Despite a slight bump following better-than-expected first-quarter results, Alteryx's (NYSE:AYX) stock price is down by close to 60% from its last-year all-time high. Some might consider taking advantage of the discount. But before investors buy in, they should pay close attention to the big data specialist's investor session, set for May 18-20.

It's then that the company should detail its long-term plans along with new products that could transform its portfolio.

Short-term recovery

Alteryx addresses a big data market that CEO Mark Anderson estimated will grow to "hundreds of billions" in the next few years. You should take those estimates with a grain of salt, as they depend on unknown and arbitrary assumptions. It is fair to say that, given the digitization of enterprises, there's no doubt the opportunity is large and growing. 

Man touching cloud with padlock icon on network connection.

Image source: Getty Images.

To capture a part of that growing pie, the company proposes differentiated easy-to-use products. In particular, non-specialized users leverage Alteryx's tools to manipulate big data sets and generate relevant outcomes that can lead to improving operations and sales.

However, Alteryx posted disappointing results during the pandemic, as enterprises prioritized operational activities to navigate the crisis, which suggested the company's capabilities weren't so crucial, especially for smaller businesses. So management took action to mitigate those setbacks by developing partnerships and focusing on large existing customers to expand their consumption of Alteryx's products.

These initiatives, together with the recovery from the pandemic, led to encouraging first-quarter results. Revenue increased 9% year over year to $118.8 million, way above the anticipated range of $104 million to $107 million. As a result, management raised its full-year revenue outlook by $10 million at the midpoint to a range of $565 million to $575 million, which corresponds to a 14% to 16% year-over-year increase.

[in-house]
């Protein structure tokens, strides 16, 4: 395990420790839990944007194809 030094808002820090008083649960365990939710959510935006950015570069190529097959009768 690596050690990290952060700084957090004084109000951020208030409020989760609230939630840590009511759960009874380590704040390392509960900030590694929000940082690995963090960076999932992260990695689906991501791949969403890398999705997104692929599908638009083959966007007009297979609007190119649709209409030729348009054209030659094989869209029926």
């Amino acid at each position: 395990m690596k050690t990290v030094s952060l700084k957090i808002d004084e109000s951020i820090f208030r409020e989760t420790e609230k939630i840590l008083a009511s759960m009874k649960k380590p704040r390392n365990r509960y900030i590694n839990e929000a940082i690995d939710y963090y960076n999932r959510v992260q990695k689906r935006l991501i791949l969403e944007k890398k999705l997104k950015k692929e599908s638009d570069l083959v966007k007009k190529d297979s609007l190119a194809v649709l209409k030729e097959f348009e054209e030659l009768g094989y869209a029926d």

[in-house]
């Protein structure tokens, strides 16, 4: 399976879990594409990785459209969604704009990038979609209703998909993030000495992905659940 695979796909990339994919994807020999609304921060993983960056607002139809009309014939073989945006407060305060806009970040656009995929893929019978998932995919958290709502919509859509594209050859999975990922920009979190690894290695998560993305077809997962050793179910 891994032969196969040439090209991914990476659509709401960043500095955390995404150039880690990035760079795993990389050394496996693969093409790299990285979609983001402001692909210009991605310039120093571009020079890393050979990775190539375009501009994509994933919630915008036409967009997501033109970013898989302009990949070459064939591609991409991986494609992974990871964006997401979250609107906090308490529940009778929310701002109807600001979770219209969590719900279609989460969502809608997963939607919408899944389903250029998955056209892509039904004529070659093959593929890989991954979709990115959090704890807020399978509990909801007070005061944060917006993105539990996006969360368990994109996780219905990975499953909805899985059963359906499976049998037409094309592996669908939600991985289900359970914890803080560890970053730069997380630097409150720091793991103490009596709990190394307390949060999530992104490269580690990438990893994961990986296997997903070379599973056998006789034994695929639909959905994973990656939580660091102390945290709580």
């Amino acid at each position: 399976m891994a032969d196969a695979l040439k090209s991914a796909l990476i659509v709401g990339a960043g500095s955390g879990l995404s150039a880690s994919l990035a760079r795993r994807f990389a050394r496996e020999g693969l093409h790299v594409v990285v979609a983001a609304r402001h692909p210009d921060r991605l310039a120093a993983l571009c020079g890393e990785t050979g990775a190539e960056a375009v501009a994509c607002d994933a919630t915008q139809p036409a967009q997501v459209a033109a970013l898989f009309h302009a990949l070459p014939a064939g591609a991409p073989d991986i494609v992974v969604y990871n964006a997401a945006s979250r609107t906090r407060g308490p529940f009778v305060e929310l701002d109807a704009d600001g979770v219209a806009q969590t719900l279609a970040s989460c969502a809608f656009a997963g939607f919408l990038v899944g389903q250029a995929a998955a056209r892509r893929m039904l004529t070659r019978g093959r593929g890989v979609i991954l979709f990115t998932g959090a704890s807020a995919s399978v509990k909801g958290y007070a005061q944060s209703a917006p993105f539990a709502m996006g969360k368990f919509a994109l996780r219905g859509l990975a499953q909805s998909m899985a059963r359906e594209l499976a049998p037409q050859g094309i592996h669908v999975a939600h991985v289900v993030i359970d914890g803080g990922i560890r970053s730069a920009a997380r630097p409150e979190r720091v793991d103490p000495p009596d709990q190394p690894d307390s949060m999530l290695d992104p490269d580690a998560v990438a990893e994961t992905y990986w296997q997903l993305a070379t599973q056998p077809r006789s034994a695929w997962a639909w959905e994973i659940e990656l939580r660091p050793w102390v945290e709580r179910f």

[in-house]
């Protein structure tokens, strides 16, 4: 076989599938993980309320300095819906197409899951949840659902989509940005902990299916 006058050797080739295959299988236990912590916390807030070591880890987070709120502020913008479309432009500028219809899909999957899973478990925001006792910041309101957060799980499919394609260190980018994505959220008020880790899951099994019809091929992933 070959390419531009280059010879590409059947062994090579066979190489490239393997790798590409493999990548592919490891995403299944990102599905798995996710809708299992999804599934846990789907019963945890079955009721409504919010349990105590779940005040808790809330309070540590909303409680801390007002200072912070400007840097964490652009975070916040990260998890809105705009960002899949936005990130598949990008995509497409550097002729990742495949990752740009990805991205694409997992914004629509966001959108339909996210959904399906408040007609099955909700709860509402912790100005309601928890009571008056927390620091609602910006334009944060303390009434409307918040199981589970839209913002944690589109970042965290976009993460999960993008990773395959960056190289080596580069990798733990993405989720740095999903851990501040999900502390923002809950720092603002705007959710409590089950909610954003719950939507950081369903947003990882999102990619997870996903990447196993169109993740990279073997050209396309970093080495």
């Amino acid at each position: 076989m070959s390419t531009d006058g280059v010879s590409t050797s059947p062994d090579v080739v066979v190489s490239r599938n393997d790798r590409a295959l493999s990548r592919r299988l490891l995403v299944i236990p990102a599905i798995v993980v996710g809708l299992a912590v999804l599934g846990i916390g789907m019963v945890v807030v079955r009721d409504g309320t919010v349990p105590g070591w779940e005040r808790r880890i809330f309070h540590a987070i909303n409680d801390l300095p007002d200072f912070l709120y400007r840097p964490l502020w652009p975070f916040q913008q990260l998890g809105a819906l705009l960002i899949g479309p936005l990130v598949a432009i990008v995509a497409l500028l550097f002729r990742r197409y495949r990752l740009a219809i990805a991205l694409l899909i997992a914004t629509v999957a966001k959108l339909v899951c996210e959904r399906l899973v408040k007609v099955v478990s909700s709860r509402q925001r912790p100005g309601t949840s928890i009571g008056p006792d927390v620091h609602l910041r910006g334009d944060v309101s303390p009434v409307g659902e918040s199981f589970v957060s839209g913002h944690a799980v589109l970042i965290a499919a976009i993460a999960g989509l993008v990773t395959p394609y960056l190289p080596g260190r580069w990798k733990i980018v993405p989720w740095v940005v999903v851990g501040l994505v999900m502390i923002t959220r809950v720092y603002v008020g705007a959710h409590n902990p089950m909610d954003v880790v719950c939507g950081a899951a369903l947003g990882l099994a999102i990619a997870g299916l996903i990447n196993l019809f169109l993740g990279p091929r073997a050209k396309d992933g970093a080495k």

New products soon

Yet beyond that better-than-expected performance, some numbers show the company will still be facing revenue growth headwinds over the next few years. 

With its focus on large existing customers, Alteryx profited from low-hanging fruits by increasing business with them. But as a consequence, it attracted only 131 net new customers, compared to 356 net new customers in the prior-year quarter. In the long term, that low addition of new customers will drag down revenue growth because the company won't be able to tap a growing pool of customers to implement its expansion strategy.  

In addition, subscription-based license revenue, which corresponds to revenue recognition during the first year a license is sold under a multi-year agreement, declined by 14.6% year over year to $43.4 million.

Granted, post-contract support (PCS), which represents the remaining ratable revenue recognition of such licenses over the lifetime of the contract, and services, more than offset that worrying development, with a 29.8% year-over-year increase to $75.4 million. But the weak sales of new subscription-based licenses will represent a headwind to PCS revenue recognition over the next few years. 

Leaving aside its focus on new customers, Alteryx's lack of as-a-service solutions may explain those challenges in attracting new customers and selling new licenses. Indeed, the company's flagship product, Designer, must be installed on customers' on-premises hardware, which becomes an important hurdle compared to equivalent cloud-native as-a-service offerings.

So with this context, Alteryx's announcements on May 18-20 will be crucial. In particular, management will discuss its road map and product strategy. It didn't provide any additional details yet, but I expect the company to reveal new as-a-service offerings to become a relevant cloud player in the big data market. Given the secular shift to cloud computing, that move now seems inevitable.

Valuation remains elevated

Despite its severe price correction since last year, Alteryx stock is still trading at a high forward price-to-sales ratio of 9.1, based on the midpoint of management's full-year revenue guidance range.

That means the market is already pricing in strong double-digit revenue growth over the next several years. Given Alteryx's attractive big data market, that's a reasonable assumption.

However, Alteryx must deliver flawless execution in updating its on-premises products for shareholders to see some upside from there. The company's Inspire event and analyst day next week will provide essential information in that regard. Stay tuned.

This article represents the opinion of the writer, who may disagree with the “official” recommendation position of a Motley Fool premium advisory service. We’re motley! Questioning an investing thesis -- even one of our own -- helps us all think critically about investing and make decisions that help us become smarter, happier, and richer.